Then, when she was nineteen and at college, Dawn decided to take Philosophy 101. She wasn’t quite sure why, though yes, as her friends pointed out, the professor was a total hottie. But anyway, philosophy. It wasn’t too bad, actually, and she quite enjoyed it.

She read Descartes. At first, she thought it was kinda weird. Then she wondered if Descartes had known more about the whole supernatural underworld thing than he had probably let on, because malicious demons? So her kind of thing. But the thing about philosophy is that it makes you think. And Dawn thought. And she realised that it didn’t matter how she had been made. It didn’t matter what she had been made for. All that mattered was that she was.
glee sue sylvester

Squeenie's Drabble Challenge #4

::as requested by bookwormsarah::

Sacha Lebenyev was such a bully, and it wasn’t any surprise that Miss Nashvili had kept him in, announced Susan, as she skipped to keep up with her elder brother. Just because she had done better than him in their Maths test – and Maths is so easy, Ganya, really it is – he had tried to trip her over. But Miss Nashvili had seen, because she sees everything, Ganya, really she does, and had made him sit in the corner, and he had been so mad, but he couldn’t do anything except glare at Susan, like she cared about *that*! And Mama had given her cheese in her sandwiches again, because maybe she forgot that Susan doesn’t like it, but it was OK, because Natasha-from-next-door had tuna, and they had swapped, so it worked out.

Ganya didn’t really talk much to his little sister, because, man, she was sorta cute and all, but details of daily life in kindergarten were not the most fascinating thing in the world to an eleven year old, and Tomi had told him that he had the new Fighter Pilot X game, and Ganya could play it if he wanted, which did he *ever*! So at the corner of the street where the Ivanov family lived and the street where Tomi’s family lived, Ganya cut Susan off in mid flow, and pushed her towards their house.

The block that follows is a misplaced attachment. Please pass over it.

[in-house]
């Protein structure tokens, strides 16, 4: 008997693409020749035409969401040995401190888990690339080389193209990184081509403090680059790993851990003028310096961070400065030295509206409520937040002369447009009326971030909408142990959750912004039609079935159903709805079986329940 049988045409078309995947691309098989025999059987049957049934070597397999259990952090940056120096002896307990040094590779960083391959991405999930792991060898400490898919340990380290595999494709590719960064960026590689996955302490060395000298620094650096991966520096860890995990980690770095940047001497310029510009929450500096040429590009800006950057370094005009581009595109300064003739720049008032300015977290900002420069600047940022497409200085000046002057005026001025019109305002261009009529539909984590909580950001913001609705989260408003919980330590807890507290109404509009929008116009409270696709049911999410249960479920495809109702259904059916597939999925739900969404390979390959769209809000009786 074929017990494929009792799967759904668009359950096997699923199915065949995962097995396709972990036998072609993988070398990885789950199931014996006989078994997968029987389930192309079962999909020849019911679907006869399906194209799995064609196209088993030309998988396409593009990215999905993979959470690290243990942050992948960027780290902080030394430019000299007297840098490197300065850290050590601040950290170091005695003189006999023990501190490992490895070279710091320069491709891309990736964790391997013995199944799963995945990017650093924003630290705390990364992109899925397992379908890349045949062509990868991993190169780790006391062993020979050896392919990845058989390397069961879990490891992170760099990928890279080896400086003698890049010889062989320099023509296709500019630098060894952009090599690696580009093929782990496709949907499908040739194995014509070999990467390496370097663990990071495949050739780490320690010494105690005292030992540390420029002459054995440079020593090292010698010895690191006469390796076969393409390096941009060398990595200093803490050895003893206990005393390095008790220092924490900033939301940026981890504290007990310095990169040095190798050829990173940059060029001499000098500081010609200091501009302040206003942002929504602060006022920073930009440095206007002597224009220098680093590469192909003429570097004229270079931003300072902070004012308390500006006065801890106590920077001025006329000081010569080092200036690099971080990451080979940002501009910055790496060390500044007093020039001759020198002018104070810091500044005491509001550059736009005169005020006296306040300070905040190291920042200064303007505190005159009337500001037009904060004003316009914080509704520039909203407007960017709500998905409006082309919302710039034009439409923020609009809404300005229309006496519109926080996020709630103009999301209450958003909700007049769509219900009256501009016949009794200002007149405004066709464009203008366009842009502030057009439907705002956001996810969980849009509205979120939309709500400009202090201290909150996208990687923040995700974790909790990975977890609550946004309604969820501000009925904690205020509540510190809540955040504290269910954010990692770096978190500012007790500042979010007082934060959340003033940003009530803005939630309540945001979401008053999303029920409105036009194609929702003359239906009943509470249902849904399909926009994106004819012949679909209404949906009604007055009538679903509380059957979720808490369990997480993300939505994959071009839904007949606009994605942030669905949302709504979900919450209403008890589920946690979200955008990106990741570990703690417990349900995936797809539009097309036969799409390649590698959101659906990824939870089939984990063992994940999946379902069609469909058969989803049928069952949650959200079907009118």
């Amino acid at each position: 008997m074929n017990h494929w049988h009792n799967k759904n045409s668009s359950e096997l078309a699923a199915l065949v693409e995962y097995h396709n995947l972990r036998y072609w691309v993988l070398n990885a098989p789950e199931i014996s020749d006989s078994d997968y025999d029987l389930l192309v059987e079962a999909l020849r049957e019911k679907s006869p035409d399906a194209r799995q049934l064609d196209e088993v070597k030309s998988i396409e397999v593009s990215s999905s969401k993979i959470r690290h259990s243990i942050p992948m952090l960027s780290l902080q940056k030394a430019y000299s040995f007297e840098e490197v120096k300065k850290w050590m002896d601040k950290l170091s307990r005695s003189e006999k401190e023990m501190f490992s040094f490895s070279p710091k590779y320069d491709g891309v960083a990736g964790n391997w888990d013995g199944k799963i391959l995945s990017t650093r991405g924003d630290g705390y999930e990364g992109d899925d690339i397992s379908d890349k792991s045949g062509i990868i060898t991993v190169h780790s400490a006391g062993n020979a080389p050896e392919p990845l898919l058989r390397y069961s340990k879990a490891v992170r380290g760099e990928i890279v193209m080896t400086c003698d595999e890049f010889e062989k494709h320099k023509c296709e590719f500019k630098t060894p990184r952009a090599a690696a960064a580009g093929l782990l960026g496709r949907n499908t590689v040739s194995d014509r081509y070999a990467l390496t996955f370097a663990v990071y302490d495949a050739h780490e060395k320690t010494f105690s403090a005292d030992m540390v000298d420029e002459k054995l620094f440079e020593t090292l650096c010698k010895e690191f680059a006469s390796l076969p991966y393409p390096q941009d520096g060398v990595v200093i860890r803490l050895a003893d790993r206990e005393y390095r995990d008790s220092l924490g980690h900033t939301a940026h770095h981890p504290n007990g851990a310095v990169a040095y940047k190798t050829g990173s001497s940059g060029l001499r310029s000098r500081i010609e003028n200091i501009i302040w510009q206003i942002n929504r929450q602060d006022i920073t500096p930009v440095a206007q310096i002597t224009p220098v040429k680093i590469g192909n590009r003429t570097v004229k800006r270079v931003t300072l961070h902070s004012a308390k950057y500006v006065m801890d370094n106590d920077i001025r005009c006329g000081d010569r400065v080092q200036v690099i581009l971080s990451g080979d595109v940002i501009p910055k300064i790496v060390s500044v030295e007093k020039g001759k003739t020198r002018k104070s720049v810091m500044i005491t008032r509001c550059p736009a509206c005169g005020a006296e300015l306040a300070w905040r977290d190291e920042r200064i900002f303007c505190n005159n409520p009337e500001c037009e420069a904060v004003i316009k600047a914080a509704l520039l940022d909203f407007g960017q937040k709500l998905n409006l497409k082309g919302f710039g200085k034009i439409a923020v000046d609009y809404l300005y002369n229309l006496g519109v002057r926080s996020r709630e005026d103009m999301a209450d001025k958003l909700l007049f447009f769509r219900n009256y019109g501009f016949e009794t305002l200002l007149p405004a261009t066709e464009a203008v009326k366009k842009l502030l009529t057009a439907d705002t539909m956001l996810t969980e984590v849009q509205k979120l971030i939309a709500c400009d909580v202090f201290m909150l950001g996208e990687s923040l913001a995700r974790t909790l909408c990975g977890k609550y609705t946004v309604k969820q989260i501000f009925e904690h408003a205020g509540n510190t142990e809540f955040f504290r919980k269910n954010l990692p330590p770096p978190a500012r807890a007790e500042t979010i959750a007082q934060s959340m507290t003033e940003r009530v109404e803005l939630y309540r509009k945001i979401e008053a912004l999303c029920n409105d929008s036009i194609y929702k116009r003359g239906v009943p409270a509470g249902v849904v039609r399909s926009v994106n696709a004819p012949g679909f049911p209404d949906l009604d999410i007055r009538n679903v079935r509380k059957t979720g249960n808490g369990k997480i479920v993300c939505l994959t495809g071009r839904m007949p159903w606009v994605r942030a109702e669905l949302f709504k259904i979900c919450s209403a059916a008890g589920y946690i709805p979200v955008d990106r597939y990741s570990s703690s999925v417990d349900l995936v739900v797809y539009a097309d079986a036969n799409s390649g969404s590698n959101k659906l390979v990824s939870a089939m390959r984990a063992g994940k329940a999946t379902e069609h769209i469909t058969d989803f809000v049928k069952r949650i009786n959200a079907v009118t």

“Go home, Suzotchka,” he said firmly. “I’ll be in later, you tell Mama!”

Susan nodded and headed towards home. She had heard about Tomi and Fighter Pilot X (which sounded really fun, but Ganya had said she was too little, and anyway, girls didn’t fly fighter jets) and had figured she might be walking this bit by herself. She sang part of a song that Miss Nashvili had been teaching them in class as she skipped up the steps and pushed her hand against the plate on the door. It swooshed open, and Susan ran through the house into the kitchen.


But the kitchen was empty, and everything smelt sort of funny. Susan wrinkled her nose, because it was the bad kind of funny, and not the good. She remembered it, that smell. Her father collected old coins, and once she had held one in her hand for eversolong, and then her hand had smelt like this, and she hadn’t liked it.

Susan pushed open the door of their living room, and stopped. Everything stopped. And it didn’t seem to start again for a very long time.
find x

Squeenie's Drabble Challenge #5

::as requested by katie__pillar, mardy_bum and balooky::

Hello. Hi there. I’m Joy. My name is Joy Kelleher.

It wasn’t right. It didn’t *feel* right. It shouldn’t matter, logically. Brennan was confident that Zach would be able to point that out to her. And he would be quite right; there was no logic in letting yourself be defined by a name; an arbitrary label attached to you at birth – or later, as the case might be. It was, after all, just a label – something that could be taken on and off at will. It didn’t matter.

So, maybe she didn’t mind if her name was Joy Kelleher and not Temperance Brennan.

Angela would point out that logic didn’t come into it. A name was given to your by your parents; it has an emotional connection that you can’t ignore. Anthropologically speaking, Angela was correct. Names did matter. Giving – or denying – a name was a crucial part of forming familial and tribal bonds. Her parents had chosen to deny her true identity

Maybe Brennan did mind.
Hello, I’m Joy Kelleher. Hi, my name’s Temperance Brennan.

Brennan stared at herself in the mirror, saw the same face she saw every day. Saw the same person. And she smiled, and it was bittersweet.

At least she’d always be ‘Bones’.